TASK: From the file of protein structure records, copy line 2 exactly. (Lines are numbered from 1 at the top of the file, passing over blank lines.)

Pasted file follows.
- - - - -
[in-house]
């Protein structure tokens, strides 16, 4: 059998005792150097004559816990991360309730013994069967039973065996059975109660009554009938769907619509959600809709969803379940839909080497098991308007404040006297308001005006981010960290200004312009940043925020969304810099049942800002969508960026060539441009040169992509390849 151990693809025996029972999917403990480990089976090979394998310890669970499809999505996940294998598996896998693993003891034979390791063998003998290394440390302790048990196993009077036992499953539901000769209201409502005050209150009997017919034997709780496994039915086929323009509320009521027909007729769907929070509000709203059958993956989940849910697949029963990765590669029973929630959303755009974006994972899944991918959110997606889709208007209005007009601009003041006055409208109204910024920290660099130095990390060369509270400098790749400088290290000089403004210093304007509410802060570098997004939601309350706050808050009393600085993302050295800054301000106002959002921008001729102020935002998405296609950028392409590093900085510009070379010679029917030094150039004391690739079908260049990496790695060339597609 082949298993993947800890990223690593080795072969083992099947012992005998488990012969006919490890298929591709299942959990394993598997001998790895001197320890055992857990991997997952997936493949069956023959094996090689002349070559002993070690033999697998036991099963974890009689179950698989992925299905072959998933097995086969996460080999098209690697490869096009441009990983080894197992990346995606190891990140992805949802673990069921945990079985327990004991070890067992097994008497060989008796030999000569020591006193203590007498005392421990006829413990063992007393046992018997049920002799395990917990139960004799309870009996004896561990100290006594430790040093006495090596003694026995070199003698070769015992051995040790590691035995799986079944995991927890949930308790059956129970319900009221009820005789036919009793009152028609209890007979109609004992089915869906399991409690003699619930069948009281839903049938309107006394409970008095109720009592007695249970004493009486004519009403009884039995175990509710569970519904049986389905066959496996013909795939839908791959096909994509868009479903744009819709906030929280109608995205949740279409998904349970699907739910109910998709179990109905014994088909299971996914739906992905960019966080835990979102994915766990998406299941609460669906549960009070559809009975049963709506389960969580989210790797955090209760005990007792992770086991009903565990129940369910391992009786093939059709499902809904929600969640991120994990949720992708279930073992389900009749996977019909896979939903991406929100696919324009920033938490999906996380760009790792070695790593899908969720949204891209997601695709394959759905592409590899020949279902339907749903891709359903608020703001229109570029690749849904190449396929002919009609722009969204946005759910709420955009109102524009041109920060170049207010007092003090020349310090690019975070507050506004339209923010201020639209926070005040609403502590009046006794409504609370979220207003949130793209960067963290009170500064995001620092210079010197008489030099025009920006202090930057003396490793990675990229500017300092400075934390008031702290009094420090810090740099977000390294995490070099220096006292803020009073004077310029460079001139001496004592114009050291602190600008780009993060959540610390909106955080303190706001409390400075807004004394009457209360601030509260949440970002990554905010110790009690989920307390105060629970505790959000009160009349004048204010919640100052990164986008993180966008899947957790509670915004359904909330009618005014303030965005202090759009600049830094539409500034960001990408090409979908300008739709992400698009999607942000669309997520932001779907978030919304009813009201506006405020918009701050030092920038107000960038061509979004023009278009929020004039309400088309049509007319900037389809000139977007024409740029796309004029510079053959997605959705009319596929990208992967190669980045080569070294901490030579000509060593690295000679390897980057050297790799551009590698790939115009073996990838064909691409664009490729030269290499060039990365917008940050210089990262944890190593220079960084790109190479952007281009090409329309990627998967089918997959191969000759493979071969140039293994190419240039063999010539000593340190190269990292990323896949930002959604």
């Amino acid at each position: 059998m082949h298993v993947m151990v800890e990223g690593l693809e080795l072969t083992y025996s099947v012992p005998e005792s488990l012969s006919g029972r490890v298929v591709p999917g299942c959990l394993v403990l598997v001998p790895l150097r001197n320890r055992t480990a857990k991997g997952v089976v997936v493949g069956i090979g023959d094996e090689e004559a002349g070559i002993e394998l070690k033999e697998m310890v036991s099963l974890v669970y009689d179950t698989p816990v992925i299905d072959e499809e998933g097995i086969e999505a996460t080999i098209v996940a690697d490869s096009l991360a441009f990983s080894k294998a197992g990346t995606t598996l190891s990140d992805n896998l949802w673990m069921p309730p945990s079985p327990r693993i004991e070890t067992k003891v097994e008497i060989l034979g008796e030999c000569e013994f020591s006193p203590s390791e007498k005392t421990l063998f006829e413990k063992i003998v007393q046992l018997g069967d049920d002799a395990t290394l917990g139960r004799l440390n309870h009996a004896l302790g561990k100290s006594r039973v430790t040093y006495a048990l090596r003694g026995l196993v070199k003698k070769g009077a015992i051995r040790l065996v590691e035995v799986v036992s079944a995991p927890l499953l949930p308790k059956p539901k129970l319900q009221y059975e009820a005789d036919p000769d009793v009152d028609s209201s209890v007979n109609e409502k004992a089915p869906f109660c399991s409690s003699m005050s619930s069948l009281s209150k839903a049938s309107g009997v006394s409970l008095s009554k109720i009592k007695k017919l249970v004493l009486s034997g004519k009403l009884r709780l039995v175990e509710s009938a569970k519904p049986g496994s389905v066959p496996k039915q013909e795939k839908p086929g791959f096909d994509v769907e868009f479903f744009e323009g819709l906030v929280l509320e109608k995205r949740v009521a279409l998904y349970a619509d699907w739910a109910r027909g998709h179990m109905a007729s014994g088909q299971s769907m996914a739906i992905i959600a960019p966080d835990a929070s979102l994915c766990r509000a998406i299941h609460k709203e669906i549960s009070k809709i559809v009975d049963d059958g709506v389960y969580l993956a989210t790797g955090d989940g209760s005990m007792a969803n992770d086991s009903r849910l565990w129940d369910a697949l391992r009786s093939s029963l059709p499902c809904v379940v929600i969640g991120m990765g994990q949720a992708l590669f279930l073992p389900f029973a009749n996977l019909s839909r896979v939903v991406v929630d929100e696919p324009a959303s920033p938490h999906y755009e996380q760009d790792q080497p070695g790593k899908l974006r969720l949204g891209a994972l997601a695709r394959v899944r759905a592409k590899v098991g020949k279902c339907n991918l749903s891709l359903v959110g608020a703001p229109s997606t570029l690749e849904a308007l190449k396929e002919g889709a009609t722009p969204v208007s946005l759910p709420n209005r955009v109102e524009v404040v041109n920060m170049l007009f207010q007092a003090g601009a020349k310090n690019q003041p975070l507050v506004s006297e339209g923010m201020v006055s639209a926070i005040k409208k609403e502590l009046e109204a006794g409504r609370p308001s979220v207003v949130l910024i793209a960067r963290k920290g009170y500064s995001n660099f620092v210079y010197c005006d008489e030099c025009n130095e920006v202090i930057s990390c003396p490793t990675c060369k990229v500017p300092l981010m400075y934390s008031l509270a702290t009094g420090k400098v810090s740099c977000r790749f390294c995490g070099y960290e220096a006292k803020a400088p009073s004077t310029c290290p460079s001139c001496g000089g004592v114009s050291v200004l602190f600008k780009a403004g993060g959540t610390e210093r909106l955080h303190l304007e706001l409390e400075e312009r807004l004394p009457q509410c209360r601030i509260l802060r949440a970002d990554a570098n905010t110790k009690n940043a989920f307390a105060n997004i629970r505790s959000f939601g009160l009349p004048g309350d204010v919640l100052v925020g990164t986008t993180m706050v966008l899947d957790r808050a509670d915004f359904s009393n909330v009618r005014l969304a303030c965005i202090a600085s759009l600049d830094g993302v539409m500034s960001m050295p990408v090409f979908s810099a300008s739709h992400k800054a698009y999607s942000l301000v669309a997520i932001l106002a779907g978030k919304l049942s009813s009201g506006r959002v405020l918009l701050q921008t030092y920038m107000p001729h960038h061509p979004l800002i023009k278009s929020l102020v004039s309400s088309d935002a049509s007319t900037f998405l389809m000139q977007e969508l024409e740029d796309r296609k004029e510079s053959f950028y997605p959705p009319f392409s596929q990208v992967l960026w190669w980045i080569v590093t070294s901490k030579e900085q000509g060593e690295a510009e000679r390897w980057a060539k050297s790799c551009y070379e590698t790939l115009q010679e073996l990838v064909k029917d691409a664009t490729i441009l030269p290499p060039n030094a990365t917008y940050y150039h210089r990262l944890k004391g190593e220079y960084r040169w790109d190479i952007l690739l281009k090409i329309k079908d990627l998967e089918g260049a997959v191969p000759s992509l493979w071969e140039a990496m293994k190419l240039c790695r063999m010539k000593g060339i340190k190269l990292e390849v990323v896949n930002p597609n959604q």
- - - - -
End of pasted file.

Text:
């Protein structure tokens, strides 16, 4: 059998005792150097004559816990991360309730013994069967039973065996059975109660009554009938769907619509959600809709969803379940839909080497098991308007404040006297308001005006981010960290200004312009940043925020969304810099049942800002969508960026060539441009040169992509390849 151990693809025996029972999917403990480990089976090979394998310890669970499809999505996940294998598996896998693993003891034979390791063998003998290394440390302790048990196993009077036992499953539901000769209201409502005050209150009997017919034997709780496994039915086929323009509320009521027909007729769907929070509000709203059958993956989940849910697949029963990765590669029973929630959303755009974006994972899944991918959110997606889709208007209005007009601009003041006055409208109204910024920290660099130095990390060369509270400098790749400088290290000089403004210093304007509410802060570098997004939601309350706050808050009393600085993302050295800054301000106002959002921008001729102020935002998405296609950028392409590093900085510009070379010679029917030094150039004391690739079908260049990496790695060339597609 082949298993993947800890990223690593080795072969083992099947012992005998488990012969006919490890298929591709299942959990394993598997001998790895001197320890055992857990991997997952997936493949069956023959094996090689002349070559002993070690033999697998036991099963974890009689179950698989992925299905072959998933097995086969996460080999098209690697490869096009441009990983080894197992990346995606190891990140992805949802673990069921945990079985327990004991070890067992097994008497060989008796030999000569020591006193203590007498005392421990006829413990063992007393046992018997049920002799395990917990139960004799309870009996004896561990100290006594430790040093006495090596003694026995070199003698070769015992051995040790590691035995799986079944995991927890949930308790059956129970319900009221009820005789036919009793009152028609209890007979109609004992089915869906399991409690003699619930069948009281839903049938309107006394409970008095109720009592007695249970004493009486004519009403009884039995175990509710569970519904049986389905066959496996013909795939839908791959096909994509868009479903744009819709906030929280109608995205949740279409998904349970699907739910109910998709179990109905014994088909299971996914739906992905960019966080835990979102994915766990998406299941609460669906549960009070559809009975049963709506389960969580989210790797955090209760005990007792992770086991009903565990129940369910391992009786093939059709499902809904929600969640991120994990949720992708279930073992389900009749996977019909896979939903991406929100696919324009920033938490999906996380760009790792070695790593899908969720949204891209997601695709394959759905592409590899020949279902339907749903891709359903608020703001229109570029690749849904190449396929002919009609722009969204946005759910709420955009109102524009041109920060170049207010007092003090020349310090690019975070507050506004339209923010201020639209926070005040609403502590009046006794409504609370979220207003949130793209960067963290009170500064995001620092210079010197008489030099025009920006202090930057003396490793990675990229500017300092400075934390008031702290009094420090810090740099977000390294995490070099220096006292803020009073004077310029460079001139001496004592114009050291602190600008780009993060959540610390909106955080303190706001409390400075807004004394009457209360601030509260949440970002990554905010110790009690989920307390105060629970505790959000009160009349004048204010919640100052990164986008993180966008899947957790509670915004359904909330009618005014303030965005202090759009600049830094539409500034960001990408090409979908300008739709992400698009999607942000669309997520932001779907978030919304009813009201506006405020918009701050030092920038107000960038061509979004023009278009929020004039309400088309049509007319900037389809000139977007024409740029796309004029510079053959997605959705009319596929990208992967190669980045080569070294901490030579000509060593690295000679390897980057050297790799551009590698790939115009073996990838064909691409664009490729030269290499060039990365917008940050210089990262944890190593220079960084790109190479952007281009090409329309990627998967089918997959191969000759493979071969140039293994190419240039063999010539000593340190190269990292990323896949930002959604």